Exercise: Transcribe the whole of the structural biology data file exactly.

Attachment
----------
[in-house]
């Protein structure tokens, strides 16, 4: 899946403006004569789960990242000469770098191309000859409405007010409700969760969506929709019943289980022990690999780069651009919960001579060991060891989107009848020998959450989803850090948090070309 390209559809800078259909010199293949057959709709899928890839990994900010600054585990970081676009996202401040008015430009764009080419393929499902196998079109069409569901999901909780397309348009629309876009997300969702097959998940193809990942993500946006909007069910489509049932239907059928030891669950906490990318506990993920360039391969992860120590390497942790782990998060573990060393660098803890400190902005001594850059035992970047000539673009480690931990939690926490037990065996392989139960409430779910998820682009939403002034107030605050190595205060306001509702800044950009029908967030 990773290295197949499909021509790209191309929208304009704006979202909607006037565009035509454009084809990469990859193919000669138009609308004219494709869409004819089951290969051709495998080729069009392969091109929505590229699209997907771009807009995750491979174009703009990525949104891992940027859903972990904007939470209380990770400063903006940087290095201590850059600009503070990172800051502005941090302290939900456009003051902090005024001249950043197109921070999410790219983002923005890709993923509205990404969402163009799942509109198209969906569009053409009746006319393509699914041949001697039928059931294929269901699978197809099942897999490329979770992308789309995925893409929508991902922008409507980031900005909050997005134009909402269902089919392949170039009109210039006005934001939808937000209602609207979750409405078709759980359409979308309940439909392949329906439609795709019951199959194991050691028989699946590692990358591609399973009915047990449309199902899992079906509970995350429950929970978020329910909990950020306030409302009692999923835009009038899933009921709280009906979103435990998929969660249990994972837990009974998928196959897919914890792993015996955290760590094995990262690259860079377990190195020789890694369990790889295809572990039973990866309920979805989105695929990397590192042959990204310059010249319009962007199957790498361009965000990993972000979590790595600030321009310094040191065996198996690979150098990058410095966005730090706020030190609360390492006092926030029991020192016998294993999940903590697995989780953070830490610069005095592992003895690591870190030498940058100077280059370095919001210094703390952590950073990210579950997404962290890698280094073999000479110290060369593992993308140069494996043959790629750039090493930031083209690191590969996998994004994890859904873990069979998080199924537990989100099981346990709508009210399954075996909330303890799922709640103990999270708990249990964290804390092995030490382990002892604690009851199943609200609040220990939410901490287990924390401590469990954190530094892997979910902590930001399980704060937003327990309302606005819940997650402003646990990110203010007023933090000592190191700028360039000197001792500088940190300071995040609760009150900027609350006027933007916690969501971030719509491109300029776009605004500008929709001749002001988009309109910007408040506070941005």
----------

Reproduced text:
[in-house]
């Protein structure tokens, strides 16, 4: 899946403006004569789960990242000469770098191309000859409405007010409700969760969506929709019943289980022990690999780069651009919960001579060991060891989107009848020998959450989803850090948090070309 390209559809800078259909010199293949057959709709899928890839990994900010600054585990970081676009996202401040008015430009764009080419393929499902196998079109069409569901999901909780397309348009629309876009997300969702097959998940193809990942993500946006909007069910489509049932239907059928030891669950906490990318506990993920360039391969992860120590390497942790782990998060573990060393660098803890400190902005001594850059035992970047000539673009480690931990939690926490037990065996392989139960409430779910998820682009939403002034107030605050190595205060306001509702800044950009029908967030 990773290295197949499909021509790209191309929208304009704006979202909607006037565009035509454009084809990469990859193919000669138009609308004219494709869409004819089951290969051709495998080729069009392969091109929505590229699209997907771009807009995750491979174009703009990525949104891992940027859903972990904007939470209380990770400063903006940087290095201590850059600009503070990172800051502005941090302290939900456009003051902090005024001249950043197109921070999410790219983002923005890709993923509205990404969402163009799942509109198209969906569009053409009746006319393509699914041949001697039928059931294929269901699978197809099942897999490329979770992308789309995925893409929508991902922008409507980031900005909050997005134009909402269902089919392949170039009109210039006005934001939808937000209602609207979750409405078709759980359409979308309940439909392949329906439609795709019951199959194991050691028989699946590692990358591609399973009915047990449309199902899992079906509970995350429950929970978020329910909990950020306030409302009692999923835009009038899933009921709280009906979103435990998929969660249990994972837990009974998928196959897919914890792993015996955290760590094995990262690259860079377990190195020789890694369990790889295809572990039973990866309920979805989105695929990397590192042959990204310059010249319009962007199957790498361009965000990993972000979590790595600030321009310094040191065996198996690979150098990058410095966005730090706020030190609360390492006092926030029991020192016998294993999940903590697995989780953070830490610069005095592992003895690591870190030498940058100077280059370095919001210094703390952590950073990210579950997404962290890698280094073999000479110290060369593992993308140069494996043959790629750039090493930031083209690191590969996998994004994890859904873990069979998080199924537990989100099981346990709508009210399954075996909330303890799922709640103990999270708990249990964290804390092995030490382990002892604690009851199943609200609040220990939410901490287990924390401590469990954190530094892997979910902590930001399980704060937003327990309302606005819940997650402003646990990110203010007023933090000592190191700028360039000197001792500088940190300071995040609760009150900027609350006027933007916690969501971030719509491109300029776009605004500008929709001749002001988009309109910007408040506070941005």